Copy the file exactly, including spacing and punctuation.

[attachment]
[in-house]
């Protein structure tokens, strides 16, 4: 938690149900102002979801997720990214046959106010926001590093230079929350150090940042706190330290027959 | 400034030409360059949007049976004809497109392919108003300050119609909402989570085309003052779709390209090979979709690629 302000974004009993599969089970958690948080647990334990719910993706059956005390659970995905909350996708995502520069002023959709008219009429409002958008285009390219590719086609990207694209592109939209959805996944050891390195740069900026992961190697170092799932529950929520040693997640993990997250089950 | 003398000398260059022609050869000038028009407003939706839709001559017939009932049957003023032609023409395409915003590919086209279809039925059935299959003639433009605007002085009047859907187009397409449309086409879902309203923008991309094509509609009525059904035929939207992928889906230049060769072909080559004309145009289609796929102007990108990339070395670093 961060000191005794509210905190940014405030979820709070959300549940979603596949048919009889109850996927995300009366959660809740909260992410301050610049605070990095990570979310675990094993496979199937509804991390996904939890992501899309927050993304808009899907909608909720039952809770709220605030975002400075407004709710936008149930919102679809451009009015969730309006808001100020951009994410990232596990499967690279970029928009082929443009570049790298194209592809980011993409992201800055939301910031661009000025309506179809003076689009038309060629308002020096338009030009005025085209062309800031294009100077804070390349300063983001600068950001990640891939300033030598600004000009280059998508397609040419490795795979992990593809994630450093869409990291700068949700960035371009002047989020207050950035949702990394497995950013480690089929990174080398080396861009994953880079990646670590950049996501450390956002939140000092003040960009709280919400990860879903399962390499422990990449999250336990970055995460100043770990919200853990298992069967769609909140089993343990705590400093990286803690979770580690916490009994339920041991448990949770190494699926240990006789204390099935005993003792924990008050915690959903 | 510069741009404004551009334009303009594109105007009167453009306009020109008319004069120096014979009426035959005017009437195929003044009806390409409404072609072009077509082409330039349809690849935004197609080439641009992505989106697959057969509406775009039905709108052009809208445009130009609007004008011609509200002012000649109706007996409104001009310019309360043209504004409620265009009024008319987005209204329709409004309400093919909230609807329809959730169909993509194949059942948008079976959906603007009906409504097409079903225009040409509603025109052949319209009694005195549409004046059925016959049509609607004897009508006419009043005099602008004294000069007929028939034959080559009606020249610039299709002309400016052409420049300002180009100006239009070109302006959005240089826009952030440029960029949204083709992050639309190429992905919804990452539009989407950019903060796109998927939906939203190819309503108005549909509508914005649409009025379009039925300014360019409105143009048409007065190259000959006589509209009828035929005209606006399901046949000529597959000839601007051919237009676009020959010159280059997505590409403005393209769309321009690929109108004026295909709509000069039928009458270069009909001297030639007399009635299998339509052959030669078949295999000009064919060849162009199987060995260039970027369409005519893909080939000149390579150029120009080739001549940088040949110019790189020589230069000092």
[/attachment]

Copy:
[in-house]
């Protein structure tokens, strides 16, 4: 938690149900102002979801997720990214046959106010926001590093230079929350150090940042706190330290027959 | 400034030409360059949007049976004809497109392919108003300050119609909402989570085309003052779709390209090979979709690629 302000974004009993599969089970958690948080647990334990719910993706059956005390659970995905909350996708995502520069002023959709008219009429409002958008285009390219590719086609990207694209592109939209959805996944050891390195740069900026992961190697170092799932529950929520040693997640993990997250089950 | 003398000398260059022609050869000038028009407003939706839709001559017939009932049957003023032609023409395409915003590919086209279809039925059935299959003639433009605007002085009047859907187009397409449309086409879902309203923008991309094509509609009525059904035929939207992928889906230049060769072909080559004309145009289609796929102007990108990339070395670093 961060000191005794509210905190940014405030979820709070959300549940979603596949048919009889109850996927995300009366959660809740909260992410301050610049605070990095990570979310675990094993496979199937509804991390996904939890992501899309927050993304808009899907909608909720039952809770709220605030975002400075407004709710936008149930919102679809451009009015969730309006808001100020951009994410990232596990499967690279970029928009082929443009570049790298194209592809980011993409992201800055939301910031661009000025309506179809003076689009038309060629308002020096338009030009005025085209062309800031294009100077804070390349300063983001600068950001990640891939300033030598600004000009280059998508397609040419490795795979992990593809994630450093869409990291700068949700960035371009002047989020207050950035949702990394497995950013480690089929990174080398080396861009994953880079990646670590950049996501450390956002939140000092003040960009709280919400990860879903399962390499422990990449999250336990970055995460100043770990919200853990298992069967769609909140089993343990705590400093990286803690979770580690916490009994339920041991448990949770190494699926240990006789204390099935005993003792924990008050915690959903 | 510069741009404004551009334009303009594109105007009167453009306009020109008319004069120096014979009426035959005017009437195929003044009806390409409404072609072009077509082409330039349809690849935004197609080439641009992505989106697959057969509406775009039905709108052009809208445009130009609007004008011609509200002012000649109706007996409104001009310019309360043209504004409620265009009024008319987005209204329709409004309400093919909230609807329809959730169909993509194949059942948008079976959906603007009906409504097409079903225009040409509603025109052949319209009694005195549409004046059925016959049509609607004897009508006419009043005099602008004294000069007929028939034959080559009606020249610039299709002309400016052409420049300002180009100006239009070109302006959005240089826009952030440029960029949204083709992050639309190429992905919804990452539009989407950019903060796109998927939906939203190819309503108005549909509508914005649409009025379009039925300014360019409105143009048409007065190259000959006589509209009828035929005209606006399901046949000529597959000839601007051919237009676009020959010159280059997505590409403005393209769309321009690929109108004026295909709509000069039928009458270069009909001297030639007399009635299998339509052959030669078949295999000009064919060849162009199987060995260039970027369409005519893909080939000149390579150029120009080739001549940088040949110019790189020589230069000092």